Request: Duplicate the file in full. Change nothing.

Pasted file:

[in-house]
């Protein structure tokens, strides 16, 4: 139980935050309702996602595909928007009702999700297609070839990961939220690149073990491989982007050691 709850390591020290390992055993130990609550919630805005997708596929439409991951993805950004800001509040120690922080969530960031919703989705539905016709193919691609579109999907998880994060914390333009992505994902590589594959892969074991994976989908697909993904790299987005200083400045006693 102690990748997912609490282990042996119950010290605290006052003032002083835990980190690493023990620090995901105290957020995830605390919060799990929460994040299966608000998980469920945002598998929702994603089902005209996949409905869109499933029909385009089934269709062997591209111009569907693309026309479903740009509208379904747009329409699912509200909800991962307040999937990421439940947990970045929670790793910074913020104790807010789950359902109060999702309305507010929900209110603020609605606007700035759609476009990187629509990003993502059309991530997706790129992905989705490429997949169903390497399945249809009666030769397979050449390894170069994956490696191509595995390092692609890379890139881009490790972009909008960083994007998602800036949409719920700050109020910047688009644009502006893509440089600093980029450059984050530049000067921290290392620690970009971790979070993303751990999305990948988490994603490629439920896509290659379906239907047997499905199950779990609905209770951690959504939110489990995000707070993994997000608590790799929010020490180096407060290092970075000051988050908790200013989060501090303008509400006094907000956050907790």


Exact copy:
[in-house]
């Protein structure tokens, strides 16, 4: 139980935050309702996602595909928007009702999700297609070839990961939220690149073990491989982007050691 709850390591020290390992055993130990609550919630805005997708596929439409991951993805950004800001509040120690922080969530960031919703989705539905016709193919691609579109999907998880994060914390333009992505994902590589594959892969074991994976989908697909993904790299987005200083400045006693 102690990748997912609490282990042996119950010290605290006052003032002083835990980190690493023990620090995901105290957020995830605390919060799990929460994040299966608000998980469920945002598998929702994603089902005209996949409905869109499933029909385009089934269709062997591209111009569907693309026309479903740009509208379904747009329409699912509200909800991962307040999937990421439940947990970045929670790793910074913020104790807010789950359902109060999702309305507010929900209110603020609605606007700035759609476009990187629509990003993502059309991530997706790129992905989705490429997949169903390497399945249809009666030769397979050449390894170069994956490696191509595995390092692609890379890139881009490790972009909008960083994007998602800036949409719920700050109020910047688009644009502006893509440089600093980029450059984050530049000067921290290392620690970009971790979070993303751990999305990948988490994603490629439920896509290659379906239907047997499905199950779990609905209770951690959504939110489990995000707070993994997000608590790799929010020490180096407060290092970075000051988050908790200013989060501090303008509400006094907000956050907790």